Forced Affection: Why we shouldn't force our children to kiss and hug
But, is it okay to force your child to establish physical contact or affection when he doesn’t want to? What message are you sending to your child about physical limits when you do this? Forced affection? Yay or nay?
Forced affection: Are we sending our kids the wrong message?
Many people are against forced affection because they believe it teaches children to cover up their true feelings. Others see forced affection as manipulative. But there’s more to it than that.
When we force our children to be affectionate against their will, we’re telling them they don’t own their own bodies. We’re teaching them that any adult can force them to do things with their bodies even when they don’t want to.
Author Katia Hetter addresses this issue in her CNN article “I Don’t Own My Child’s Body.” She states that forced affection – making children touch someone when they don’t want to – makes them vulnerable to child abuse.
Though this claim may seem like a ridiculous exaggeration, child psychology raises its voice on this issue in support of Hetter’s theory. Nichole M. stated that when you force your child to show affection, “You’re violating their comfort zone and the kids will learn to accept anyone into those uncomfortable spaces.”
“Children should never be touched if this makes them uncomfortable, even by family members. They should never be forced to kiss someone. Their kisses and hugs are their own and are not an obligation. Children can choose when and to whom to give their affection and we adults should respect them. Their bodies are their own and the decision is their own.”
The CNN specialist also affirms that forcing children to show affection against their will affects their relationships during adolescence as well. “Ordering children to kiss or hug an adult they don’t want to touch teaches them to use their bodies to please you or someone else in authority or, really, anyone,” Hetter writes.
How to deal with these situations
What better than to be a positive role model for your child? Don’t be ashamed to ask adults to leave your child alone and not coerce him. In this context, you should always respect and prioritize your child’s wishes over those of adults.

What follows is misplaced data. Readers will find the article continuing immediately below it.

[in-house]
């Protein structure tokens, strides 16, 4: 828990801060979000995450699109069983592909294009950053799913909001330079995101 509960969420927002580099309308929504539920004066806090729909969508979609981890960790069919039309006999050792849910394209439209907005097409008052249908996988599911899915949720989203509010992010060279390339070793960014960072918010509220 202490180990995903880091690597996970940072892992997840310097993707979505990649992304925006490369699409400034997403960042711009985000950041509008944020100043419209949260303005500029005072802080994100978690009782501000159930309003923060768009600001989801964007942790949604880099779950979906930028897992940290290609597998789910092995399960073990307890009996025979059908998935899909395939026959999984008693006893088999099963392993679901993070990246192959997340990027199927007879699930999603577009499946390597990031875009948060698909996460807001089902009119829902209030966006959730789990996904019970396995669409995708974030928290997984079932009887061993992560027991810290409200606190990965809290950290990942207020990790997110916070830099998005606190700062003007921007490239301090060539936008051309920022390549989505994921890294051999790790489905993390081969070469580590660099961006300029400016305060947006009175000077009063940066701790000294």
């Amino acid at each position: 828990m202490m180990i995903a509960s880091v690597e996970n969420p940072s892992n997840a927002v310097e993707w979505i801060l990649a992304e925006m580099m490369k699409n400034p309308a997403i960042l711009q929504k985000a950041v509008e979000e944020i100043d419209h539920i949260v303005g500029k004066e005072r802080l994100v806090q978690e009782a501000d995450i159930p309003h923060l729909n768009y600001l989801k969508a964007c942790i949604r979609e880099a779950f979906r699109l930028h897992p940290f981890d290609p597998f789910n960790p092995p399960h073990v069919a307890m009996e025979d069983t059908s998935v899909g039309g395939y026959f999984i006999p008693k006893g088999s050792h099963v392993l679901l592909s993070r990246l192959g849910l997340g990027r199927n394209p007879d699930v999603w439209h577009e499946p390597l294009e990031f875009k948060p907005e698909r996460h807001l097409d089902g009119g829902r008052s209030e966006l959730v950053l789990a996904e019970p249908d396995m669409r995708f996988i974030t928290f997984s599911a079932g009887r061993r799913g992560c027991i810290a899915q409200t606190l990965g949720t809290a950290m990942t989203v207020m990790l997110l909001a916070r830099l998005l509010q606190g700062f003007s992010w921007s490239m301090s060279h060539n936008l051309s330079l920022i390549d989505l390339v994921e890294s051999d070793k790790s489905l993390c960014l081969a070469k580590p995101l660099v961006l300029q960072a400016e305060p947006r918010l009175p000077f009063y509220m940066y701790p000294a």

A parent’s ability to establish healthy limits is key. Of course, you want to set limits that favor your child’s relationships with others. But you must also keep in mind the time your child needs to adapt. It is never acceptable to offend or ridicule your child. Nor should you allow anyone else to do so.
Teach children to respect their own bodies
Teaching your children to respect their own bodies is paramount. In order to do this, they must learn about limits regarding others who invade their personal space.
Children need to understand that no one should ever touch them if this makes them uncomfortable. Furthermore, children should comprehend that they themselves have the right to make decisions regarding their own bodies. They dictate who is allowed into their personal space.
It’s important that our children feel free to decide. We have to explain to them that they have the power to decide if they want to hug or kiss someone.
A child should never feel like these actions are compulsory. Rather, we need to teach our children to listen to their own feelings and instincts. This is an important starting point.
Dealing with the hurt of the rejected relative
We should never place refusing to show affection in the category of misbehavior. We shouldn’t consider it a lack or respect or manners either.
Katia Hetter clarifies that children can show good manners and be respectful while also maintaining personal limits. “Manners – treating people with respect and care – is different than demanding physical displays of affection.”
The first step involves explaining our policy to those around us. They, in turn, must be willing to accept this position. This decision will likely require some work. However, it will help others to truly appreciate the affection your little one does show.
You can give your children the option of greeting their loved ones in a less intimate way. For example, they can replace hugs and kisses with handshakes, high fives, or fist pumps. If your child is shy, these are great ways to teach her to treat others with care and respect.
As you can see, there is no reason to get frustrated or annoyed if your child doesn’t want to show affection to others. You can simply speak to those in question and teach your child other more comfortable ways to greet. This isn’t about pressuring your child, but rather working together toward a positive solution.
What about you? What is your stance now regarding forced affection? What is your opinion on the information in this article? What solutions have you found regarding uncomfortable daily encounters?